4 Things to Consider when Restarting A Career
- March 14, 2016
- Career Development, Emotional Intelligence, Office Politics, Problem-Solving
- No responses
In the current economic realities, we all now know people with work gaps. People by the 1000’s have been laid off and are still searching for jobs after 1 or 2 years. It’s an issue, but it doesn’t have the hiring stigma it once did. Now try to imagine not working for the past 10 or 15 years. That’s not a work gap. That a career restart, if in fact it’s not simply a career launch.
This situation happens most frequently with women who have delayed their career to start and raise a family. However, this is not the sole domain of women, as I have known of men who have had to take years off for raising a family or caring for aging parents. If you are in this position of restarting or launching a career in your middle years, I know you are concerned about your prospects. There are real issues; and some real thought that you have to put into plotting out your career.
- Not knowing what you would do. This is a problem for most people launching a career. It’s just that now you have a few more considerations in life that you didn’t previously have. You may have children demands, mortgages and location restrictions to add into the decision.
- Solution: Please don’t launch a job search without getting clear about your career. You will have a muddled mess; you won’t like the results. Review the next points on the issues you have to consider. Just know that you have work to do to figure out your career direction; you will need some time and resources to get yourself prepared.
- Education is dated. For many people who launch a career following college, there comes a point where the experience outweighs the value of your education. The experience is more specific, current and relevant. What you learned in college, while good, has a shelf life. If you obtained a degree and haven’t amassed much, if any, work experience, you have a job search problem.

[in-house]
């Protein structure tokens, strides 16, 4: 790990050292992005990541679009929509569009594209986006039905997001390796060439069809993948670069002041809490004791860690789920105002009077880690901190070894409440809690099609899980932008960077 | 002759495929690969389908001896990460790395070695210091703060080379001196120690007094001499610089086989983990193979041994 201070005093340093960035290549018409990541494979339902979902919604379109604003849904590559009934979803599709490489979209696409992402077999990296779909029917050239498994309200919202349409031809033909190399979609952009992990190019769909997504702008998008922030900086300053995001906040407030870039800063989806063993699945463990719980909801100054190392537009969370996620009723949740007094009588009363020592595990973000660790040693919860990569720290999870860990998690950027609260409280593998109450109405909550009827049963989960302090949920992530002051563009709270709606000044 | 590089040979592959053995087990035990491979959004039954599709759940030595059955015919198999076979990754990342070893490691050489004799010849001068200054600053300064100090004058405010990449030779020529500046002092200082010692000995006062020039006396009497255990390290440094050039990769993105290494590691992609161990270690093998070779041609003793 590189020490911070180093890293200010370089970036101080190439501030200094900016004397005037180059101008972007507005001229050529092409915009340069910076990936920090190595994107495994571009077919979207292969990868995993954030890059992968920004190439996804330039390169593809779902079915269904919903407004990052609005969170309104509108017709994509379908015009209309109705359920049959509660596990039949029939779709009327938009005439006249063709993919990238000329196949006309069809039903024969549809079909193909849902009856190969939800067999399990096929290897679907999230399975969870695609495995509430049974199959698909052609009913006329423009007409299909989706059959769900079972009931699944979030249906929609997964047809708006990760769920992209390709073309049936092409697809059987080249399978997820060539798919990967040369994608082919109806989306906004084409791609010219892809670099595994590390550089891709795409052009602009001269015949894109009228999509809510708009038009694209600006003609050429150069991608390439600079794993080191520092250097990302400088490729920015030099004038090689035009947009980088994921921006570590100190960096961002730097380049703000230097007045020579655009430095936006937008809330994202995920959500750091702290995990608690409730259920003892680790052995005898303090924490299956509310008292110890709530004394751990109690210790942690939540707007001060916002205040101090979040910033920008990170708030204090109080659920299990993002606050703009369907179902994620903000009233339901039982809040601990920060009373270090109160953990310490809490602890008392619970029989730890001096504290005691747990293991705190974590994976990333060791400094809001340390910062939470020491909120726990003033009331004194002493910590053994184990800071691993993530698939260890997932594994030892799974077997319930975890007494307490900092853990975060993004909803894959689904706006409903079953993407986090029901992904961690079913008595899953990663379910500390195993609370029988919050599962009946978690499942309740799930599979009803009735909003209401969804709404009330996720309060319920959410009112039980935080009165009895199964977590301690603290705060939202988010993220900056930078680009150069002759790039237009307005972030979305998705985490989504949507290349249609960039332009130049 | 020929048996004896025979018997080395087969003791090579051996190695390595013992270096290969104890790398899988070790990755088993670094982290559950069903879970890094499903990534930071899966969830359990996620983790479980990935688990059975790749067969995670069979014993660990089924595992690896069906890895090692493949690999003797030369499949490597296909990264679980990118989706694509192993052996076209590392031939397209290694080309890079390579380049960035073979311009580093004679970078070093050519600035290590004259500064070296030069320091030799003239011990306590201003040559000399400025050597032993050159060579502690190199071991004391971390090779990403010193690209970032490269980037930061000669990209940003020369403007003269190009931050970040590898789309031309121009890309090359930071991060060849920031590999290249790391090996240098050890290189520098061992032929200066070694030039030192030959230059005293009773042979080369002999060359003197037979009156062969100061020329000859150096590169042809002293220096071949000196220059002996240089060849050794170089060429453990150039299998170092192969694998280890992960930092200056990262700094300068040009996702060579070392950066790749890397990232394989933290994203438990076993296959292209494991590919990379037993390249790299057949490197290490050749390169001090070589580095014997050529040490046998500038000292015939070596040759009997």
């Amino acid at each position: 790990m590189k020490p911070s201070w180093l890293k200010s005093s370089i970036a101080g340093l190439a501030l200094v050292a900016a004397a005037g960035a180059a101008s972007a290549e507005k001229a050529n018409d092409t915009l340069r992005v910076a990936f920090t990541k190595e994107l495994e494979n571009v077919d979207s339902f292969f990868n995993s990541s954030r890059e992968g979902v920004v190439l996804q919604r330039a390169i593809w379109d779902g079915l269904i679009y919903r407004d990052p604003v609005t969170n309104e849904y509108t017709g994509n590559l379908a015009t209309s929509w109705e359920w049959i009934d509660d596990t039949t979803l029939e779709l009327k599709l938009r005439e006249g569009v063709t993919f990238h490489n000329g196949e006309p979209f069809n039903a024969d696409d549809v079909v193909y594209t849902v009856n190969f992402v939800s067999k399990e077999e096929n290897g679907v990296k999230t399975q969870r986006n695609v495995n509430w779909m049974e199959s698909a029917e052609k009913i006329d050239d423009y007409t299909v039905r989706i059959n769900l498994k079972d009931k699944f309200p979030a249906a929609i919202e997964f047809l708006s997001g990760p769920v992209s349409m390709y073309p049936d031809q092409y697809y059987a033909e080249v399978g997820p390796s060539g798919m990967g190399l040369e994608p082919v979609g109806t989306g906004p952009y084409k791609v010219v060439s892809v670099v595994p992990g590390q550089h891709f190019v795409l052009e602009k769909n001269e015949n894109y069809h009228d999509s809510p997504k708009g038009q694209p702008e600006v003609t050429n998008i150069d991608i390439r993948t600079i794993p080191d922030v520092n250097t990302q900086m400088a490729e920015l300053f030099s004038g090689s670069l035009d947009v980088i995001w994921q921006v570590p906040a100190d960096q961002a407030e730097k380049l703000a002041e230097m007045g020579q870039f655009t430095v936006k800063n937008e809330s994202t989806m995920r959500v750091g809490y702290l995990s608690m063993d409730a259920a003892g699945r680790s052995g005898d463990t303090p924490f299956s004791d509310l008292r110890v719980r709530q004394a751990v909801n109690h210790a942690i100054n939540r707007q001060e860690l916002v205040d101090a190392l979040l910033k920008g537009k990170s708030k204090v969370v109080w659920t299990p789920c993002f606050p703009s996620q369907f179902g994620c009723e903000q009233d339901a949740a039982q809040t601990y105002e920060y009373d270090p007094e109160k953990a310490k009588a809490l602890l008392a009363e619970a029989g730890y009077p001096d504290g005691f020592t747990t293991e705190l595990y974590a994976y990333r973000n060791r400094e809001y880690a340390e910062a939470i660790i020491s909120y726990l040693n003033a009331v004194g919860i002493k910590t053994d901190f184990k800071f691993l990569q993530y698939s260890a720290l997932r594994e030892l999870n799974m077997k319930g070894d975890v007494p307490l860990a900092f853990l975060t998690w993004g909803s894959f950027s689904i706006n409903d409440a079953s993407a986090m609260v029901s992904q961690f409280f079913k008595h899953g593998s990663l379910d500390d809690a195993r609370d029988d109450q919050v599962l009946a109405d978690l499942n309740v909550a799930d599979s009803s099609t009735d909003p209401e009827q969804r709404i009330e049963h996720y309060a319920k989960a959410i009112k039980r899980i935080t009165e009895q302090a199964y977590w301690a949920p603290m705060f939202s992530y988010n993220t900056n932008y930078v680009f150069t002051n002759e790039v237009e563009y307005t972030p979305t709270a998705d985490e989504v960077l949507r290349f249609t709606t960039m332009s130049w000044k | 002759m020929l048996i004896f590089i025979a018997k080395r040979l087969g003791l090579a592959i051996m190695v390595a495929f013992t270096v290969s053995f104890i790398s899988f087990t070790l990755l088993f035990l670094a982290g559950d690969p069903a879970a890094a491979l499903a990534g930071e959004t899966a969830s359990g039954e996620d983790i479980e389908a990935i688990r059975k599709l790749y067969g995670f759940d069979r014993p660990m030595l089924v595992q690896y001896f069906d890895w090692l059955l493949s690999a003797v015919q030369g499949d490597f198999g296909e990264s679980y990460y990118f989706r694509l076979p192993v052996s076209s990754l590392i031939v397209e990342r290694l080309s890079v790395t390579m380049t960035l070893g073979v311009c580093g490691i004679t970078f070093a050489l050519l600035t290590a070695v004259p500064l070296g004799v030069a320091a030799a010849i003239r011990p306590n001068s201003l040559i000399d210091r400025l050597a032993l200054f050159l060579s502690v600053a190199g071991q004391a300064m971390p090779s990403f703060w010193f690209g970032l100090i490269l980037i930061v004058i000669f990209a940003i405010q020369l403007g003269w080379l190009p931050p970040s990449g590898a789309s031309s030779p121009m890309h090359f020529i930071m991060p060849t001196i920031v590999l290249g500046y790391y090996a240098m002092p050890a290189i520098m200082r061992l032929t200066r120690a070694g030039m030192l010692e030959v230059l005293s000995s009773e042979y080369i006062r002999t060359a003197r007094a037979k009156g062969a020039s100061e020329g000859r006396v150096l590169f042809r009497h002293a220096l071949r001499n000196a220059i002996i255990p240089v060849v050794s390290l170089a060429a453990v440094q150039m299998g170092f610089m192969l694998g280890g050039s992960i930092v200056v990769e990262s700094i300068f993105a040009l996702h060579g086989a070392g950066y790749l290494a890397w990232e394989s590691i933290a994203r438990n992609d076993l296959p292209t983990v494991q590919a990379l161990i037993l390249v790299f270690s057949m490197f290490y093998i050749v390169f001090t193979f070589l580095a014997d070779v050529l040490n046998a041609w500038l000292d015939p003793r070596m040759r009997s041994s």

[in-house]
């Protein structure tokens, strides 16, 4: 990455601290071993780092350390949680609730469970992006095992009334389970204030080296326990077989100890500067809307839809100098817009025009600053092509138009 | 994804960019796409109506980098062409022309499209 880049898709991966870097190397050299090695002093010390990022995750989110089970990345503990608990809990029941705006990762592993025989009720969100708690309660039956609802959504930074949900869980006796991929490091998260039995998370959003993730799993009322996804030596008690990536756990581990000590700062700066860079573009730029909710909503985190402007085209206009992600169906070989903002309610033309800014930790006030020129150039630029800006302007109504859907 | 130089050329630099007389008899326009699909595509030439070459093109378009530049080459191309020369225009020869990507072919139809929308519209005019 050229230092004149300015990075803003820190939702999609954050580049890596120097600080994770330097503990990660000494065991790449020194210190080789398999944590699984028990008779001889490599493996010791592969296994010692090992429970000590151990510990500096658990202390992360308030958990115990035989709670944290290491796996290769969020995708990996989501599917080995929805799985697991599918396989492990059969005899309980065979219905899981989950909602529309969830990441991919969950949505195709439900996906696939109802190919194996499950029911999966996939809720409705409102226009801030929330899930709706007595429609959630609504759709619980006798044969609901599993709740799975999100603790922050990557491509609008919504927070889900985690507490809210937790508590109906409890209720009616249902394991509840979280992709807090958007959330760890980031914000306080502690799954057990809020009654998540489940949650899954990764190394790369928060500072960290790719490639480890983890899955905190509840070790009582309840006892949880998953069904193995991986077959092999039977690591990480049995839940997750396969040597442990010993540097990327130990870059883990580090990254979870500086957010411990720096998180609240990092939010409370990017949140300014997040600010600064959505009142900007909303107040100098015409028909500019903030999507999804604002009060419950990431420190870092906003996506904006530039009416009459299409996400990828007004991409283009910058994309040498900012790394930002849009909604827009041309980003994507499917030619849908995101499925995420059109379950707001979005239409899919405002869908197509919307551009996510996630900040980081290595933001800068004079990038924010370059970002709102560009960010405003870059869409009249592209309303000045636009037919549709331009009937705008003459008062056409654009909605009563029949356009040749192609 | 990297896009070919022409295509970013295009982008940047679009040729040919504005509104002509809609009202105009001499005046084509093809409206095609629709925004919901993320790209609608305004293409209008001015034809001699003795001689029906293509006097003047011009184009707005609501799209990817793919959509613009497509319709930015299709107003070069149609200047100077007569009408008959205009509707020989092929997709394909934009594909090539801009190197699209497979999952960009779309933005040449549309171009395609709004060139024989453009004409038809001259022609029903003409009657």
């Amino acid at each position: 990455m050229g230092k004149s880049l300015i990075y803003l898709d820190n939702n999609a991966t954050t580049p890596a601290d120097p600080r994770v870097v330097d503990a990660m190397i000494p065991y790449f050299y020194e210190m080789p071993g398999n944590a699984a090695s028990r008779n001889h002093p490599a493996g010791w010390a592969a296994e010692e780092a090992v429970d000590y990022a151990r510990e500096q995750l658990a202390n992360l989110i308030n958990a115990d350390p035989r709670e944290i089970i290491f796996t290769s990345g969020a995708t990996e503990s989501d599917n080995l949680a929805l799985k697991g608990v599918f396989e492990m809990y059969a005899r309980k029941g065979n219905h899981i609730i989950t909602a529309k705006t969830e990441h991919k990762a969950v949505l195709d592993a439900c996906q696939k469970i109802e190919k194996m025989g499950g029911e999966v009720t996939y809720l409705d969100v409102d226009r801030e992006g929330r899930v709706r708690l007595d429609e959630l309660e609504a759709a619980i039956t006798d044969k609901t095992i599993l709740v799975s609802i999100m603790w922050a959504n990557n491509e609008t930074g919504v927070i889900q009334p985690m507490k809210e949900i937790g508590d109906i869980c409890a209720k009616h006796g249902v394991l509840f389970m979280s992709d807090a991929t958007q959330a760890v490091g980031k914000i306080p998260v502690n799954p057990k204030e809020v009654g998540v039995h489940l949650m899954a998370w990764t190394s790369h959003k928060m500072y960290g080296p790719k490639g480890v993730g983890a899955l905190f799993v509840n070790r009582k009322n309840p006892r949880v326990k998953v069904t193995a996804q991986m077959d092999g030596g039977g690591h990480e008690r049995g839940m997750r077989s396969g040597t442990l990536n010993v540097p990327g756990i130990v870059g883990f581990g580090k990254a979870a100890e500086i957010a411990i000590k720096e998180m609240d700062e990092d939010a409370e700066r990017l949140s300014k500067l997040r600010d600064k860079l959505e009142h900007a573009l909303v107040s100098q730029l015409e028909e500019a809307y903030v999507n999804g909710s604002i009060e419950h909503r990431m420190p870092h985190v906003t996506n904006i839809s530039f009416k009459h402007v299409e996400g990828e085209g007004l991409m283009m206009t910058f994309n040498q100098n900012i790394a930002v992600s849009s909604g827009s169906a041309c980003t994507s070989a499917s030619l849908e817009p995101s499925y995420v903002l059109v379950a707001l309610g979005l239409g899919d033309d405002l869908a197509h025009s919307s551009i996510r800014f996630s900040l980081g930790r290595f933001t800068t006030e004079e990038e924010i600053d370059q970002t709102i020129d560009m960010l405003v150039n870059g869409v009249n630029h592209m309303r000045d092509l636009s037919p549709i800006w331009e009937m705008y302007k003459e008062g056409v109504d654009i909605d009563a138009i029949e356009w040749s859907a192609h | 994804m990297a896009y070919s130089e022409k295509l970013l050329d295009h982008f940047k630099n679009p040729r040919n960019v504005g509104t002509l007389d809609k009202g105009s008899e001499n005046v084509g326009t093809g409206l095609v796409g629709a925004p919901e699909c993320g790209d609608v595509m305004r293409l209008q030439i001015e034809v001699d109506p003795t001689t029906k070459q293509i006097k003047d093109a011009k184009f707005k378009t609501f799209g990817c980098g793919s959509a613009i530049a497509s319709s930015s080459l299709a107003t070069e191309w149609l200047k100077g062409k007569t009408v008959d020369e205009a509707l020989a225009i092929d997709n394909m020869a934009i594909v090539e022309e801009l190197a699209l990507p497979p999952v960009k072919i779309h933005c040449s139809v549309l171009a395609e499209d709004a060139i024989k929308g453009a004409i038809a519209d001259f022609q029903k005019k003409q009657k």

- Solution: Depending on what career you have selected, you will most likely need to go back to school. I would spend time with a college advisor to discuss the best course of action. If you are starting a business, this issue goes away. You don’t need a degree or a “fresh” degree to start a business. But for most employment, you may be considering, unless pursuing unskilled labor, you will have to bolster your education.
- Work is dated. Similar to the education, the relevancy of work gets dated as well. To help make this point: The general guideline for how much work history you put on a resume is to stop somewhere around 15 years. If you haven’t been employed for over 10 years, much has changed and is not going to impress prospective employers. It’s almost like not having any experience.
- Solution: Volunteer. I know I sound like a broken record about volunteering, but it’s the one true untapped resource for a job seeker. There is everything a standard business would have in a non-profit, only they can’t pay for many of those functions. If you’re willing to speak with a non-profit group about their needs and your career direction, you may find yourself able to learn something new. It will also be immensely helpful to the non-profit group. This work experience is up to date and good for your resume. A second solution is to seek temp work doing something in or close to your new career.
- Restart is hard. Everyone I have seen in this situation finds it daunting and difficult to shift gears. It is a change in lifestyle, as well as a personal change. There is nothing that will go untouched when restarting a career.
- Solution: Don’t try to tackle the elephant! Create a plan for making a decision. Then execute on those things to arrive at a good career decision. Next create a preparation plan, whether it is getting another degree, certification, degree refresh or whatever. This will be the first point where you will start making bigger changes in your life, so list those in your prep plan. Most likely you will start to have a routine schedule you will need to work around. Many people facing this change try to wrap their arms around all of the parts at once. Break your actions down into manageable parts.
When faced with restarting a career, the best attitude to take is that you are starting a journey. There will be many steps along the way, a few curves and bumps, but the scenery will be great. You will arrive at your new career at a time that is perfect for you.
Brought to you by Dorothy Tannahill-Moran – dedicated to unleash your professional potential.